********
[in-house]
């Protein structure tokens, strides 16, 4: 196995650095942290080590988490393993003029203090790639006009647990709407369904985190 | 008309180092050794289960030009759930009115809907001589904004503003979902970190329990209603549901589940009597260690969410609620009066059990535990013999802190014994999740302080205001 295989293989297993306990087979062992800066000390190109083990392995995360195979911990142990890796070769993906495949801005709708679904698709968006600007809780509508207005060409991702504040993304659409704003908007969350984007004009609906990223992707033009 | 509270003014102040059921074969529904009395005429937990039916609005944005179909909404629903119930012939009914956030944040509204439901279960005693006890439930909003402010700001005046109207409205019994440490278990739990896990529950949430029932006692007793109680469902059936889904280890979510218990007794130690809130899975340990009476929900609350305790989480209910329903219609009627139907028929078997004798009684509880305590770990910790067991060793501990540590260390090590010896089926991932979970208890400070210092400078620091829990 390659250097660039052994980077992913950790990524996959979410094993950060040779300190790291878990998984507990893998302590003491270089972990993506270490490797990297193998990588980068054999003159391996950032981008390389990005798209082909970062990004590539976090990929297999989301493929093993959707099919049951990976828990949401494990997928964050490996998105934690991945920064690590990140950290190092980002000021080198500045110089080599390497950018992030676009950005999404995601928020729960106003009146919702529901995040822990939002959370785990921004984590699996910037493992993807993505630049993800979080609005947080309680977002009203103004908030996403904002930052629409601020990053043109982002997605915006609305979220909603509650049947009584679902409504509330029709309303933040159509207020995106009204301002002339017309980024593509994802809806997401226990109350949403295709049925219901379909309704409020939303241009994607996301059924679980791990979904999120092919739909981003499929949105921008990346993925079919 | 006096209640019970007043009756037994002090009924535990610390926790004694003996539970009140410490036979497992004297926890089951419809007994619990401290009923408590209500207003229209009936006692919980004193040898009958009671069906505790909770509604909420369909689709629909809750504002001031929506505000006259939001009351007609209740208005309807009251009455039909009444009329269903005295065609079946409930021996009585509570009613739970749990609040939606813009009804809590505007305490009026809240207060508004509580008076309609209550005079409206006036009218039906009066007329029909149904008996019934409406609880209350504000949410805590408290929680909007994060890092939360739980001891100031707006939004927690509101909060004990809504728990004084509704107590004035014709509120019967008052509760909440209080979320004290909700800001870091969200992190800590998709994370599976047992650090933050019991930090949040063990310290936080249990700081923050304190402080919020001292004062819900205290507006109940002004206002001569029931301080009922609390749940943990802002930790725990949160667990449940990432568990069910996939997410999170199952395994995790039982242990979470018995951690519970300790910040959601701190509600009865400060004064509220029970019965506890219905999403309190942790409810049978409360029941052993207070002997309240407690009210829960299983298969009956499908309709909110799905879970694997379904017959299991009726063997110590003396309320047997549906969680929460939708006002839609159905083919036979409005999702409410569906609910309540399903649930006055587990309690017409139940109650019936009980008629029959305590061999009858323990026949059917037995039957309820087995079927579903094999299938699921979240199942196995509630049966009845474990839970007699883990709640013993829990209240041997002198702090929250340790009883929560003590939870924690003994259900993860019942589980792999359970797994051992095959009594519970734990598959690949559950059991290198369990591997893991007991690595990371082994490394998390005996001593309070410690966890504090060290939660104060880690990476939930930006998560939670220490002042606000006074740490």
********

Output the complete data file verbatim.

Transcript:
[in-house]
């Protein structure tokens, strides 16, 4: 196995650095942290080590988490393993003029203090790639006009647990709407369904985190 | 008309180092050794289960030009759930009115809907001589904004503003979902970190329990209603549901589940009597260690969410609620009066059990535990013999802190014994999740302080205001 295989293989297993306990087979062992800066000390190109083990392995995360195979911990142990890796070769993906495949801005709708679904698709968006600007809780509508207005060409991702504040993304659409704003908007969350984007004009609906990223992707033009 | 509270003014102040059921074969529904009395005429937990039916609005944005179909909404629903119930012939009914956030944040509204439901279960005693006890439930909003402010700001005046109207409205019994440490278990739990896990529950949430029932006692007793109680469902059936889904280890979510218990007794130690809130899975340990009476929900609350305790989480209910329903219609009627139907028929078997004798009684509880305590770990910790067991060793501990540590260390090590010896089926991932979970208890400070210092400078620091829990 390659250097660039052994980077992913950790990524996959979410094993950060040779300190790291878990998984507990893998302590003491270089972990993506270490490797990297193998990588980068054999003159391996950032981008390389990005798209082909970062990004590539976090990929297999989301493929093993959707099919049951990976828990949401494990997928964050490996998105934690991945920064690590990140950290190092980002000021080198500045110089080599390497950018992030676009950005999404995601928020729960106003009146919702529901995040822990939002959370785990921004984590699996910037493992993807993505630049993800979080609005947080309680977002009203103004908030996403904002930052629409601020990053043109982002997605915006609305979220909603509650049947009584679902409504509330029709309303933040159509207020995106009204301002002339017309980024593509994802809806997401226990109350949403295709049925219901379909309704409020939303241009994607996301059924679980791990979904999120092919739909981003499929949105921008990346993925079919 | 006096209640019970007043009756037994002090009924535990610390926790004694003996539970009140410490036979497992004297926890089951419809007994619990401290009923408590209500207003229209009936006692919980004193040898009958009671069906505790909770509604909420369909689709629909809750504002001031929506505000006259939001009351007609209740208005309807009251009455039909009444009329269903005295065609079946409930021996009585509570009613739970749990609040939606813009009804809590505007305490009026809240207060508004509580008076309609209550005079409206006036009218039906009066007329029909149904008996019934409406609880209350504000949410805590408290929680909007994060890092939360739980001891100031707006939004927690509101909060004990809504728990004084509704107590004035014709509120019967008052509760909440209080979320004290909700800001870091969200992190800590998709994370599976047992650090933050019991930090949040063990310290936080249990700081923050304190402080919020001292004062819900205290507006109940002004206002001569029931301080009922609390749940943990802002930790725990949160667990449940990432568990069910996939997410999170199952395994995790039982242990979470018995951690519970300790910040959601701190509600009865400060004064509220029970019965506890219905999403309190942790409810049978409360029941052993207070002997309240407690009210829960299983298969009956499908309709909110799905879970694997379904017959299991009726063997110590003396309320047997549906969680929460939708006002839609159905083919036979409005999702409410569906609910309540399903649930006055587990309690017409139940109650019936009980008629029959305590061999009858323990026949059917037995039957309820087995079927579903094999299938699921979240199942196995509630049966009845474990839970007699883990709640013993829990209240041997002198702090929250340790009883929560003590939870924690003994259900993860019942589980792999359970797994051992095959009594519970734990598959690949559950059991290198369990591997893991007991690595990371082994490394998390005996001593309070410690966890504090060290939660104060880690990476939930930006998560939670220490002042606000006074740490």